Often we hear news on acid attacks and the struggles the victims go through, both physically and mentally. Although there are help groups for the victims, what has the government done for them?
Pakistan’s National Assembly on Tuesday passed ‘The Acid and Burn Crime Bill 2017’, which offers free medical treatment and rehabilitation for acid burn victims, who often face physical and psychological disability for the rest of their lives.
The acid and burn crime bill was one of the significant legislation passed along with several others on Tuesday.
The bill was moved in the lower house of Parliament by Federal Minister Marvi Memon, a vocal supporter of women’s rights.
“The purpose of the bill is to support the victims and bring to justice the culprits at the earliest,” Marvi Memon said, thanking the government and the opposition for supporting the imperative bill.
The bill aims at making provisions to specifically criminalize acid and burn-related violence by providing a fair and speedy trial of such heinous offenses.
The proposed legislation offers free medical treatment and rehabilitation for acid burn victims, besides outlining a process for conducting trials of accused in the shortest possible time.
Marvi Memon, the chairperson of the Benazir Income Support Programme (BISP), said it took four years to pass the bill in its current form and expressed hope that the bill would be also passed by the Senate.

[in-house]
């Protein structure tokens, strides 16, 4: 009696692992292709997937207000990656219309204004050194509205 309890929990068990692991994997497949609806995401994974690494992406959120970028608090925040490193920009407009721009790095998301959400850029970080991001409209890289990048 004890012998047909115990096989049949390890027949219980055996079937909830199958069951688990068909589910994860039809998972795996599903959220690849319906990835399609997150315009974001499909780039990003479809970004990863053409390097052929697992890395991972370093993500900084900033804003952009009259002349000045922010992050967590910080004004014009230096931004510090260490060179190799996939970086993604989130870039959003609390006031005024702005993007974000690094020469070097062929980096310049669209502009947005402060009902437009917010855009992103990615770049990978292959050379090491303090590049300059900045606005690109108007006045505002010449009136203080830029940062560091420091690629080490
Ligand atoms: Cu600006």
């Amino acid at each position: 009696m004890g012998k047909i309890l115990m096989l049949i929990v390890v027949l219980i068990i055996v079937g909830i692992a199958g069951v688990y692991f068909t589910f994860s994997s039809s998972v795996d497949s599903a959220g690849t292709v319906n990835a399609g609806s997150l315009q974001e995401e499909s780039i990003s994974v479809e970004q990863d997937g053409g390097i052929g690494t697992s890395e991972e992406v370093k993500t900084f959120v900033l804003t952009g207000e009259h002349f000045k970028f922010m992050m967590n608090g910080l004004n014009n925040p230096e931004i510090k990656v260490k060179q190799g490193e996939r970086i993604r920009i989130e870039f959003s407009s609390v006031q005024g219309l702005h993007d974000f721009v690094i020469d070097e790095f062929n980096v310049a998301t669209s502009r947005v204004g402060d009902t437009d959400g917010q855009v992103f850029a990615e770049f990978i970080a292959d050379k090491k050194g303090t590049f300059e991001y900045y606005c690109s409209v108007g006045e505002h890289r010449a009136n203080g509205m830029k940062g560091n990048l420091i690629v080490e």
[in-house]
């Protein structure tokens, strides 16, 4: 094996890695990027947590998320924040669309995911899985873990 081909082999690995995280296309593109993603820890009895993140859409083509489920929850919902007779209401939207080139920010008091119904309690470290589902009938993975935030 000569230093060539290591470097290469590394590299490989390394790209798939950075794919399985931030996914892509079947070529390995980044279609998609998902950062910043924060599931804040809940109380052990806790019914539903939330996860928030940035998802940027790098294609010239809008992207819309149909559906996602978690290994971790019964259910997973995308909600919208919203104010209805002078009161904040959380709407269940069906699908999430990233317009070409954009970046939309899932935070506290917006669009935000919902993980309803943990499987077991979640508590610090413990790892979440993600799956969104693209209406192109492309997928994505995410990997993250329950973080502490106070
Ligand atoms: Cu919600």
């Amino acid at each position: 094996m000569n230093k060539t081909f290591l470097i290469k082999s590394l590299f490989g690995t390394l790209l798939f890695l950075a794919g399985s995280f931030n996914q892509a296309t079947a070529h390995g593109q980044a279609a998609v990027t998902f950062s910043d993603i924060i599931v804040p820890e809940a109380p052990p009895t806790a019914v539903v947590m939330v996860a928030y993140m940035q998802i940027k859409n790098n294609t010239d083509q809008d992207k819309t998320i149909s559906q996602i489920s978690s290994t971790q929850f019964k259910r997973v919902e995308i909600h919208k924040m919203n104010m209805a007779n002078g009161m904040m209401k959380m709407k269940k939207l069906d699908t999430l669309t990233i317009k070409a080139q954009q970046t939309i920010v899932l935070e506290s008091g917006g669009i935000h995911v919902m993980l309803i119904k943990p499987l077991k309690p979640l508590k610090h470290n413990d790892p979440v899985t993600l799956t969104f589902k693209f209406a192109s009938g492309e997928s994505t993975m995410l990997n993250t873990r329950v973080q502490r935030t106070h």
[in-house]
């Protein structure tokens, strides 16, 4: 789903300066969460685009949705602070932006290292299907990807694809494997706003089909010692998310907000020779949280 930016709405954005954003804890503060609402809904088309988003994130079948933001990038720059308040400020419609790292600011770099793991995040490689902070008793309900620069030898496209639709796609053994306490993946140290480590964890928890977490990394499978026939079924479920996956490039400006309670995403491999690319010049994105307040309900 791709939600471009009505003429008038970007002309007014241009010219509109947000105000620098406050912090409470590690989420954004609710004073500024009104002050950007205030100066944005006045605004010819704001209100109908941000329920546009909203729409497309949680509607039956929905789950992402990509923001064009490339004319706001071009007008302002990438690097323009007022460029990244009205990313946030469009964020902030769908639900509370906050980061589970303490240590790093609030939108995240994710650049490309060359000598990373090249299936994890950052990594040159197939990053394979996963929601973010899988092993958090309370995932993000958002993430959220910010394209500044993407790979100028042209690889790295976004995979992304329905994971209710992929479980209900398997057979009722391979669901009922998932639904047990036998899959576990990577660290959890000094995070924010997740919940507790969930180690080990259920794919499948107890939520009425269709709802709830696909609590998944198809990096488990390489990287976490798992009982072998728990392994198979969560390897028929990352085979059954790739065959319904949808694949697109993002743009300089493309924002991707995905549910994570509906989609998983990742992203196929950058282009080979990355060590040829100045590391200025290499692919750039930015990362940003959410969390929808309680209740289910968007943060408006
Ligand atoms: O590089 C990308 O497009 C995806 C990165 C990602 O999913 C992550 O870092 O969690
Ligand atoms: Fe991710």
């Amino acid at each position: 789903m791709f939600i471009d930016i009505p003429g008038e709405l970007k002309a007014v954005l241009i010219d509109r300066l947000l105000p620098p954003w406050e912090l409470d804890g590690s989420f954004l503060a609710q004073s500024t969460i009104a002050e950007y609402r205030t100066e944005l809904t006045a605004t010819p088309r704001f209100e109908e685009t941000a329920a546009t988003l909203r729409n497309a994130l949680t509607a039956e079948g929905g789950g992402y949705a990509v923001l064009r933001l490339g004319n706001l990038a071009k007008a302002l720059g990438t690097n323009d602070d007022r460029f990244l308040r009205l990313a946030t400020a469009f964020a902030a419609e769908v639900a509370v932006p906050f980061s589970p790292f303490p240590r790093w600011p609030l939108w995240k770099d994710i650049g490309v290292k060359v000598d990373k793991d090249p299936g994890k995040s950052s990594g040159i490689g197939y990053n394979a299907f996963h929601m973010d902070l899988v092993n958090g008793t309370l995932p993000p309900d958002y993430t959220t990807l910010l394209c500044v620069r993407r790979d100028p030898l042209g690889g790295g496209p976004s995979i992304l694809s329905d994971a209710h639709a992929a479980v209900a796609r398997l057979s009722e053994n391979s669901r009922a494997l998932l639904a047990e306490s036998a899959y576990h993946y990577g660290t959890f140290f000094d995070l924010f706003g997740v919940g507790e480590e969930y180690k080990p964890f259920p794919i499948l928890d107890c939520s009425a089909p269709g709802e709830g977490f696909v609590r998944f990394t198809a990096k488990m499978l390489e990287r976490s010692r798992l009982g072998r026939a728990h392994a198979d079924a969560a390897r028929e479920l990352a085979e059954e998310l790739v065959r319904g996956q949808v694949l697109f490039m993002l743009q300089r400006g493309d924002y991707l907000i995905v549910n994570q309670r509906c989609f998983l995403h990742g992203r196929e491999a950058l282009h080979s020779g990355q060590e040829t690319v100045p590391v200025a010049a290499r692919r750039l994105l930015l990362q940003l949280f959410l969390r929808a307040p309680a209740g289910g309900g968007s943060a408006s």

She added that, with the introduction of this bill, acid-related crimes have declined and the Pakistani documentaries that won Oscar Award were also encouraged by such legislation.
Pakistani human rights activists hailed the passage of the landmark bill. Valerie Khan, the chairperson at Acid Survivors Foundation (ASF) Pakistan, was delighted on the approval of the long due legislation.
“It’s a very positive development that parliamentarians have realized the significance of the issue and agreed on a holistic approach to offer relief to the victims,” Khan told Gulf News.
Details of the bill are yet to be made public but what makes it historic is the fact that “it addresses the need of the citizens who have been the victim of violence by offering them services including rehabilitation, reintegration and legal aid.”
The next step is the passage of from the upper house of the parliament.
“Once passed from Senate, the bill would go a long way to serve as an exemplary model for all the unacceptable forms of gender-based violence in Pakistan” she hoped.
In Pakistan, acid attacks have decreased drastically, over the years because of increased awareness and fear of punishment. A 50% decline was witnessed in acid crime cases across Pakistan since 2014 — the year which saw as many as 153 acid attacks. A report compiled by Acid Survivors Foundation (ASF) along with other organizations reported a 54.9% decrease was witnessed in 2015 while a drop of 51.91% in the victims was seen in 2016.
However, unfortunately, the percentage of children victims of acid violence increased from 15% in 2013 to 21.36% in 2016, according to the report.
According to the latest data, 85% of the acid attacks occurred in Punjab followed by Sindh, Khyber-Pakhtunkhwa, Balochistan, Islamabad Capital Territory and Pakistan-administered Kashmir.